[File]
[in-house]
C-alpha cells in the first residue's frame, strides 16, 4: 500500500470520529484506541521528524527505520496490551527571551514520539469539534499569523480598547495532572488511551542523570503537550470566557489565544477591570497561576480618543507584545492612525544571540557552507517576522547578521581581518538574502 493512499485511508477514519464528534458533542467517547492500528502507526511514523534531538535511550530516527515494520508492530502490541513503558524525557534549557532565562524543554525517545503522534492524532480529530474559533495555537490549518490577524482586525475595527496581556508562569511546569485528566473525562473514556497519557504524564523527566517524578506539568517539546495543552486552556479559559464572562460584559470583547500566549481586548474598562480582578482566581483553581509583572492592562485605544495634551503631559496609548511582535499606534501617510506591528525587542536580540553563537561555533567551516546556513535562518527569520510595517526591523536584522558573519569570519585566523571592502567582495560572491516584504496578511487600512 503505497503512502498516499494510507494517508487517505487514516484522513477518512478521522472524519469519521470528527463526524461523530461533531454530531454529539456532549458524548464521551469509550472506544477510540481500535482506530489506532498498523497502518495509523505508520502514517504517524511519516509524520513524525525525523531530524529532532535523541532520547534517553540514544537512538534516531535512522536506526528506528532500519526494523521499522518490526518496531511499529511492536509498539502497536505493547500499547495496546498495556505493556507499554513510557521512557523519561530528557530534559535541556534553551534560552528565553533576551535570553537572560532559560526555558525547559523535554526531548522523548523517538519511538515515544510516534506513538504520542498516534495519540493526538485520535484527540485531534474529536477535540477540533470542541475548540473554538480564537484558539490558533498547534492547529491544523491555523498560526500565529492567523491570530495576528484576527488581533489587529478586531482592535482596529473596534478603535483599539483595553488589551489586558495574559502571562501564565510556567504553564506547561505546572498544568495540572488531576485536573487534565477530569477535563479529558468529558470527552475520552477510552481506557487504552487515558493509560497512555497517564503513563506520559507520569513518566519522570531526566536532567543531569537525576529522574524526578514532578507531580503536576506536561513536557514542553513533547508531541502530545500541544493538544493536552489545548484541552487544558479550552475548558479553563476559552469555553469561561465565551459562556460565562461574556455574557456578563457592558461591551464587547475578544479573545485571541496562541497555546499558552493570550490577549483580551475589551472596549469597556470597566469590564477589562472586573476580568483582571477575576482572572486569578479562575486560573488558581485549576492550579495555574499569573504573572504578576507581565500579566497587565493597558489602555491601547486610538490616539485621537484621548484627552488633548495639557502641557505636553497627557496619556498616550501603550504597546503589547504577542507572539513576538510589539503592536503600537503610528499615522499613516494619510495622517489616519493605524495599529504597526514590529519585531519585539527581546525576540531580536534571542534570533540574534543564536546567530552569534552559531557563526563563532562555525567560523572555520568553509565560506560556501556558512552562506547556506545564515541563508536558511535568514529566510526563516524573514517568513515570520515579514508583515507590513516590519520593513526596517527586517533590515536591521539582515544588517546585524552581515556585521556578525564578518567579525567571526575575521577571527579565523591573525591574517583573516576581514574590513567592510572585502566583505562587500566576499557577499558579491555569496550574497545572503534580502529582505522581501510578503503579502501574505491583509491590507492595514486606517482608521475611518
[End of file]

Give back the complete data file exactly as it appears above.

[in-house]
C-alpha cells in the first residue's frame, strides 16, 4: 500500500470520529484506541521528524527505520496490551527571551514520539469539534499569523480598547495532572488511551542523570503537550470566557489565544477591570497561576480618543507584545492612525544571540557552507517576522547578521581581518538574502 493512499485511508477514519464528534458533542467517547492500528502507526511514523534531538535511550530516527515494520508492530502490541513503558524525557534549557532565562524543554525517545503522534492524532480529530474559533495555537490549518490577524482586525475595527496581556508562569511546569485528566473525562473514556497519557504524564523527566517524578506539568517539546495543552486552556479559559464572562460584559470583547500566549481586548474598562480582578482566581483553581509583572492592562485605544495634551503631559496609548511582535499606534501617510506591528525587542536580540553563537561555533567551516546556513535562518527569520510595517526591523536584522558573519569570519585566523571592502567582495560572491516584504496578511487600512 503505497503512502498516499494510507494517508487517505487514516484522513477518512478521522472524519469519521470528527463526524461523530461533531454530531454529539456532549458524548464521551469509550472506544477510540481500535482506530489506532498498523497502518495509523505508520502514517504517524511519516509524520513524525525525523531530524529532532535523541532520547534517553540514544537512538534516531535512522536506526528506528532500519526494523521499522518490526518496531511499529511492536509498539502497536505493547500499547495496546498495556505493556507499554513510557521512557523519561530528557530534559535541556534553551534560552528565553533576551535570553537572560532559560526555558525547559523535554526531548522523548523517538519511538515515544510516534506513538504520542498516534495519540493526538485520535484527540485531534474529536477535540477540533470542541475548540473554538480564537484558539490558533498547534492547529491544523491555523498560526500565529492567523491570530495576528484576527488581533489587529478586531482592535482596529473596534478603535483599539483595553488589551489586558495574559502571562501564565510556567504553564506547561505546572498544568495540572488531576485536573487534565477530569477535563479529558468529558470527552475520552477510552481506557487504552487515558493509560497512555497517564503513563506520559507520569513518566519522570531526566536532567543531569537525576529522574524526578514532578507531580503536576506536561513536557514542553513533547508531541502530545500541544493538544493536552489545548484541552487544558479550552475548558479553563476559552469555553469561561465565551459562556460565562461574556455574557456578563457592558461591551464587547475578544479573545485571541496562541497555546499558552493570550490577549483580551475589551472596549469597556470597566469590564477589562472586573476580568483582571477575576482572572486569578479562575486560573488558581485549576492550579495555574499569573504573572504578576507581565500579566497587565493597558489602555491601547486610538490616539485621537484621548484627552488633548495639557502641557505636553497627557496619556498616550501603550504597546503589547504577542507572539513576538510589539503592536503600537503610528499615522499613516494619510495622517489616519493605524495599529504597526514590529519585531519585539527581546525576540531580536534571542534570533540574534543564536546567530552569534552559531557563526563563532562555525567560523572555520568553509565560506560556501556558512552562506547556506545564515541563508536558511535568514529566510526563516524573514517568513515570520515579514508583515507590513516590519520593513526596517527586517533590515536591521539582515544588517546585524552581515556585521556578525564578518567579525567571526575575521577571527579565523591573525591574517583573516576581514574590513567592510572585502566583505562587500566576499557577499558579491555569496550574497545572503534580502529582505522581501510578503503579502501574505491583509491590507492595514486606517482608521475611518